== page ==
of, for example, the A, E and F categories would almost have
disappeared; Finns hardly have the capacity to recognise
Ovambo playfulness. An Ovambo expert would perhaps comment
that 'Do not disparage your wife, she is your home' and 'If
you do not have a husband your are naked' both emphasise the
mutual dependence of the marriage partners and that only the
contradictory world view of a European can make him see in
them pro- and anti-feminine tendencies. Women are praised
and disparaged on many different grounds and with different
emphases, and in the proverbs classified as ambivalent, too,
some are closer to the plus, some the minus, group. An
important analytical problem is the frame of meaning of
pejorative words meaning 'woman'. Piika ei ole ihminen (A maid is not a person), which has a frequential
dominance, could be excluded from the material on the
grounds that the modern meaning of 'maid' is serving girl.
But if 'maid' is used to mean 'daughter', the proverb
belongs in class A.
In his book Perinneaineiston
kvantitatiivisesta tutkimuksesta (Quantitative analysis
of the folk tradition), Matti Sarmela characterised the
difficulties in which the folklorist finds himself in
attempting to adapt quantitative content analysis to, for
example, Ovambo-Finnish proverbs (Sarmela 1970). The
anthology of quotations I have presented above, with its
frequency statistics, is more 'real and comprehensive'
material in the spirit of Kaarle Krohn than representative,
trustworthy and valid in the sense demanded by content
analysts: it includes a good deal of material that is open
to interpretation and, from the point of view of the
problem, perhaps irrelevant, but it is likely that few
important proverbs are missing. In any case, there is good
reason not to put too much trust in the percentages of the
The material base and classification
structure could hardly be changed so radically that the
following general observations would not be
Finnish proverbs in general
refer to women negatively, Ovambo proverbs
The main objects of Finnish proverbs are the wife-social
agent (DE 65.5%), while those of the Ovambo proverbs are
the mother-birthgiver (BC 68.7% of the material as a
Finnish and Ovambo proverbs agree in placing a positive
value on a mother's importance to her children and a
negative one on a 'crowing hen' (E).
The question of whether a boy or a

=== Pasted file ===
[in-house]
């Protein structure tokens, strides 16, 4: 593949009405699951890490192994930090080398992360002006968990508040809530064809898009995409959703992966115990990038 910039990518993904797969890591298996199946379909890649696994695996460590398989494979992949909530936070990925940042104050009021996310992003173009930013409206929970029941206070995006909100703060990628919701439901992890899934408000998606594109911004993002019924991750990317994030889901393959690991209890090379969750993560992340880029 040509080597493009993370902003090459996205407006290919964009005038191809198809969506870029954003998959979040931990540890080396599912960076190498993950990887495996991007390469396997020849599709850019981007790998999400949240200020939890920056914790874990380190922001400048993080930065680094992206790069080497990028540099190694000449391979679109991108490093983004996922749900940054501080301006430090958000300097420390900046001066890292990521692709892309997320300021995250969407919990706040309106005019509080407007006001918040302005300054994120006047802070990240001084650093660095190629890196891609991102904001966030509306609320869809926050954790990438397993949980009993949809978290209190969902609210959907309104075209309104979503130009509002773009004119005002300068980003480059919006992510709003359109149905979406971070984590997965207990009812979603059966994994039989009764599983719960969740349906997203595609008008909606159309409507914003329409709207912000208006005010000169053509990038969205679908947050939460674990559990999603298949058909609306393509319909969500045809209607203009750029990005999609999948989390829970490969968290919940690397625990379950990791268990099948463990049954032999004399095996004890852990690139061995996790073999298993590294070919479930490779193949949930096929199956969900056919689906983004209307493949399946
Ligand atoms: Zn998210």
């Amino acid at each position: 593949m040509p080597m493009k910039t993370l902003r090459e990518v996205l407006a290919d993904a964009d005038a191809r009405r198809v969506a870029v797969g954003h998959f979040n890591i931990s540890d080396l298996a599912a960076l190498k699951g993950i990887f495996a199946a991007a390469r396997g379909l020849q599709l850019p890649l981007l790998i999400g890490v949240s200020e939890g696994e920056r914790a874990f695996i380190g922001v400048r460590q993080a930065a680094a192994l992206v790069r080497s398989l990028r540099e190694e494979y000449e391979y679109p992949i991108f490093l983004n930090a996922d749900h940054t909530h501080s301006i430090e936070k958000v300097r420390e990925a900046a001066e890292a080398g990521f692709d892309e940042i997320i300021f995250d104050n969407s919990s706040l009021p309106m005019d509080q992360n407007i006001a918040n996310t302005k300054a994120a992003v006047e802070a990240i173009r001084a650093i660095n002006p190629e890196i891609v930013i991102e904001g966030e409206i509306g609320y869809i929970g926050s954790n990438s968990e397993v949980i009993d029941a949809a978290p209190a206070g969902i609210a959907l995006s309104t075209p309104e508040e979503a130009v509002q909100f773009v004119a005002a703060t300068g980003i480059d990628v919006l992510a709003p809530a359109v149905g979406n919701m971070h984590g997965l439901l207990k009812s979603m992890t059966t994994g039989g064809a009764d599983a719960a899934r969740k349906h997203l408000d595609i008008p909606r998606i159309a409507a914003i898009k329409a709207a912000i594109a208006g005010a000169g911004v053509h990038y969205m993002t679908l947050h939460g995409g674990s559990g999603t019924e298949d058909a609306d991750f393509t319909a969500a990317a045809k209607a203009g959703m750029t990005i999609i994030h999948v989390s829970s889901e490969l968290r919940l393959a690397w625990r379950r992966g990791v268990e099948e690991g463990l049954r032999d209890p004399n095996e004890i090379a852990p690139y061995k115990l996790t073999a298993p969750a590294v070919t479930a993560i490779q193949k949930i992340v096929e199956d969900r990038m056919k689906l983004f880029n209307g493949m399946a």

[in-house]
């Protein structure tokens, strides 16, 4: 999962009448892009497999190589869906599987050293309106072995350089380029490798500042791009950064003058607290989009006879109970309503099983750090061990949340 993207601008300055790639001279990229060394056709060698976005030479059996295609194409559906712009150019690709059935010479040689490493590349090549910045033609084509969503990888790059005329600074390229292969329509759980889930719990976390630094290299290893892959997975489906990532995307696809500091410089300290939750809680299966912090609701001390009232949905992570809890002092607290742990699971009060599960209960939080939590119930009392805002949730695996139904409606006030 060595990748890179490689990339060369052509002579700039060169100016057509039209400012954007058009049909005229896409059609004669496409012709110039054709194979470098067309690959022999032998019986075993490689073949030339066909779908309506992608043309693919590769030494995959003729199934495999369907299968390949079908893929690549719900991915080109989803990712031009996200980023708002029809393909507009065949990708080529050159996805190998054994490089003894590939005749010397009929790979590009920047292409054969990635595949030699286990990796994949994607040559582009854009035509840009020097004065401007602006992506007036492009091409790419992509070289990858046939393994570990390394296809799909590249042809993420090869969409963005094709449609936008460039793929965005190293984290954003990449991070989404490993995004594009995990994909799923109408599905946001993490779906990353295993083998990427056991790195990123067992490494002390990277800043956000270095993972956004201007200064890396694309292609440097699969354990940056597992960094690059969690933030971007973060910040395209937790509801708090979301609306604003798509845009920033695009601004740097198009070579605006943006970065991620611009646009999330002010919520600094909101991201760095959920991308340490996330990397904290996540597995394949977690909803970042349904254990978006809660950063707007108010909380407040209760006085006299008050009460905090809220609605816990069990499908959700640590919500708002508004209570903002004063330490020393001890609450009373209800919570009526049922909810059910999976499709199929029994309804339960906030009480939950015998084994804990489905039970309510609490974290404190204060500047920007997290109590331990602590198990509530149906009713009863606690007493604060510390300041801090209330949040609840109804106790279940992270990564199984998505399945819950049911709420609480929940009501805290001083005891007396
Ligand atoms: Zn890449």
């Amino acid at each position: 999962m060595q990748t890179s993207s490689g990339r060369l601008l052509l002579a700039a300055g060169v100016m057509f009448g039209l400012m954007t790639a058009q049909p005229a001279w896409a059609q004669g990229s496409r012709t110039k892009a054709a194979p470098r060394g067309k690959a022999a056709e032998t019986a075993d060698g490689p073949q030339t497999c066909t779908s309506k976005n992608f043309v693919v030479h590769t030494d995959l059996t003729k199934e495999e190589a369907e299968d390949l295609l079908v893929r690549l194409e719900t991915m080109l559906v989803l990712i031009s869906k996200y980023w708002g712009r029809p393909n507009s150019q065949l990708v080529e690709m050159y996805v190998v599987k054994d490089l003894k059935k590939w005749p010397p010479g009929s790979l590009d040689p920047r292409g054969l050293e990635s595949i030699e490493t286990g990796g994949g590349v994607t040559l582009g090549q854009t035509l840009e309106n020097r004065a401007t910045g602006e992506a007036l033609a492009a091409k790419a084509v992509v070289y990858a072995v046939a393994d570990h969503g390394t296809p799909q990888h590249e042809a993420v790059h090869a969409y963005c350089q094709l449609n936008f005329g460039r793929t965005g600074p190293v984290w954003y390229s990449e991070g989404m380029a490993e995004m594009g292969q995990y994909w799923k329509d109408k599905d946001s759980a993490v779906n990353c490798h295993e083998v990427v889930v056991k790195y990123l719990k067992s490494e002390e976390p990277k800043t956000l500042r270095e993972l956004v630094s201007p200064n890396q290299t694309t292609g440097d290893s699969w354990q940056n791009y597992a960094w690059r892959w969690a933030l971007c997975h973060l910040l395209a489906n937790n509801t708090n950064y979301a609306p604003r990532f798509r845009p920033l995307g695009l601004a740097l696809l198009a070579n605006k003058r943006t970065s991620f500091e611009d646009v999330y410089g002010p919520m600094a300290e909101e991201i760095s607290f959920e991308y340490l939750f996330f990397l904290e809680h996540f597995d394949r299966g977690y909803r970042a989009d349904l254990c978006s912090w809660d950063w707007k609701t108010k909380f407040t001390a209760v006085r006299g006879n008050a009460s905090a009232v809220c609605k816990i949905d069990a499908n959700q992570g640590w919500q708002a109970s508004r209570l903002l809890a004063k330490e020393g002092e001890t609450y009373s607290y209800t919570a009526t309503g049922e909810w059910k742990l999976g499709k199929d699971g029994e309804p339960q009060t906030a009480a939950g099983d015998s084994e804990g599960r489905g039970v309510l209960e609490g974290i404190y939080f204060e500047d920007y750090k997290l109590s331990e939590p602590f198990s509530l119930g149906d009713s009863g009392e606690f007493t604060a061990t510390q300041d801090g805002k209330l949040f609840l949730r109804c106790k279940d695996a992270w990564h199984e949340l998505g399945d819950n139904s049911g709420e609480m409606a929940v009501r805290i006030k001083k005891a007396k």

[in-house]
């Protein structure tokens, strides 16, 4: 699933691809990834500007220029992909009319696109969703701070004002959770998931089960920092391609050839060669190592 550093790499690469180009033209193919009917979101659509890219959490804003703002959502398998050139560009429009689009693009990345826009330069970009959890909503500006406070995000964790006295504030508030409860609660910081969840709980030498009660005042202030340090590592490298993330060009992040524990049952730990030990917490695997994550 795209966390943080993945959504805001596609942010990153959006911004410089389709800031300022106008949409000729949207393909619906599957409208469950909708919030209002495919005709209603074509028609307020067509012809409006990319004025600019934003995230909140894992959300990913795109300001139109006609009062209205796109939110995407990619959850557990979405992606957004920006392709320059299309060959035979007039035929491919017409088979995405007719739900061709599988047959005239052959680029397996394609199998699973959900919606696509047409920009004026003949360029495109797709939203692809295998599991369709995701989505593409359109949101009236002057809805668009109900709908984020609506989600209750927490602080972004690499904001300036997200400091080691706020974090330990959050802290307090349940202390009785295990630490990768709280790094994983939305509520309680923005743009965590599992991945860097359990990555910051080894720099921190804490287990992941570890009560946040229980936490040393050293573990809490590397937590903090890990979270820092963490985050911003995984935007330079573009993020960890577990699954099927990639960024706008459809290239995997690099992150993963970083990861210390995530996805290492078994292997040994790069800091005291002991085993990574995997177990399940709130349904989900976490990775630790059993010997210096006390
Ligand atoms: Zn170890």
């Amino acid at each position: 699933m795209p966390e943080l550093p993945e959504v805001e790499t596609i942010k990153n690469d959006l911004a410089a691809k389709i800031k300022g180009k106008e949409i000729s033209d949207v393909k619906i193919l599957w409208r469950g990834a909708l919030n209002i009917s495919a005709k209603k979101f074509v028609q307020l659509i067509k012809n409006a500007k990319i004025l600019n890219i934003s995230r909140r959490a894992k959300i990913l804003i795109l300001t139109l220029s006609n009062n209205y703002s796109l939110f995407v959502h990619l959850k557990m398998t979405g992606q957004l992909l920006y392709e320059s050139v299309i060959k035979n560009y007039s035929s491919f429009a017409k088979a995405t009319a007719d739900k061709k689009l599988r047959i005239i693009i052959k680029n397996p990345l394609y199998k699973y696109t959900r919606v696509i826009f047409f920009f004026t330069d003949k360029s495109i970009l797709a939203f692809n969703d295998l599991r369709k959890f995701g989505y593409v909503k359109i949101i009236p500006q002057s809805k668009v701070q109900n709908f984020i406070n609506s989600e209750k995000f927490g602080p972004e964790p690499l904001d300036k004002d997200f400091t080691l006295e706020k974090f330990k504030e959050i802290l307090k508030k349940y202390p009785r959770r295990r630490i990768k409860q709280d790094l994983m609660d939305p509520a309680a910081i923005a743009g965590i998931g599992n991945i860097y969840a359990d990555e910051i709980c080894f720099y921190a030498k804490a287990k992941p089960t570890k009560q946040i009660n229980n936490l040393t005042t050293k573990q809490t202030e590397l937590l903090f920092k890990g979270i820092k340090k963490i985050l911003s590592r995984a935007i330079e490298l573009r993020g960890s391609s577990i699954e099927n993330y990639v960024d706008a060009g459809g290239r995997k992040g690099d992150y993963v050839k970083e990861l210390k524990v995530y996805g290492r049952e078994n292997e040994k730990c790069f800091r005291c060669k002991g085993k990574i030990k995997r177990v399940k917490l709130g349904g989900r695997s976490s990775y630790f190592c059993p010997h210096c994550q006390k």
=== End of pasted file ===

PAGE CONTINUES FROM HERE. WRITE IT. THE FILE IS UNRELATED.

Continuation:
girl is better is actual only in Finland, as is that of
whether the man or woman decides. One of the basic motifs of
Ovambo proverbs is he na yina, father and mother. In
Finland, man contra woman is dominant.
After introducing the misogynist
proverb tradition of Morocco, Edward Westermarck felt it
necessary to warn his readers against the supposition that
the men of Morocco had no tender feelings toward women: the
proverbs were a question of the norms of the public use of
language. It is undoubtedly best not to compare the value of
women in Finland and Ovamboland through proverbs. But is the
use of language merely the surface of culture? When the
Bible was translated into the language of the Eskimos, the
lamb of God became the sealpup of God, for there was nothing
like a lamb in the experience of the Eskimos. I once asked a
Finnish missionary if it was necessary to get the Ovambo to
believe in God the Father, since from the perspective of the
matriarchal Bantu tribes God was more likely to be a
grandmother. My question was treated like a daring joke. I
believe that the comparative success of the Roman Catholic
church in black Africa can be partly explained by the
inclusion of the great mother-god, the Virgin Mary, while
the surprising halt of Islamic expansion before the Bantu
jungle may derive, among other things, from its extreme
patriarchalism. Africa is not a spiritual vacuum; its
otherness is not mere primitiveness. The task of cultural
anthropologists is not to place the norms and attitudes of
other continents in an order of value, but even a cool
knowledge of the primary differences in perspective and the
pot-holes that bedevil communication may be of use to the
max jacobsons of the end of the century.
1. These works include, in principle, all the proverb material
collected or published in Ovamboland or Finland between 1544
and 1826; their weakness lies in the effect of the
collectors' Christianity and moral attitudes on the
frequency of selected proverbs. The half-million entries in
the Folklore Archive gives a considerably more trustworthy
general picture of Finnish proverbs after 1826. I shall omit
special female categories that are usually compared with
normal women (e.g. whore, old maid, widow, daughter-in-law,
wicked woman, good hostess, the omundhike or runaway wife),
as well as general observations of women's garrulousness,
tendency to cry, over-praise their children, prefer their
own relatives; hunger during pregnancy or breast-feeding,
irritabiiity during periods of hard work, collecting of
shiny objects etc. Similarly, I shall avoid proverbs that
are generally used to evaluate subjects other than women (Ei kauha varretta kelpaa [A ladle is no
good without a handle]) or whose positive or negative
valuation is open to interpretation (Hauku minua mutta
älä minun vaimoani [Criticise me but not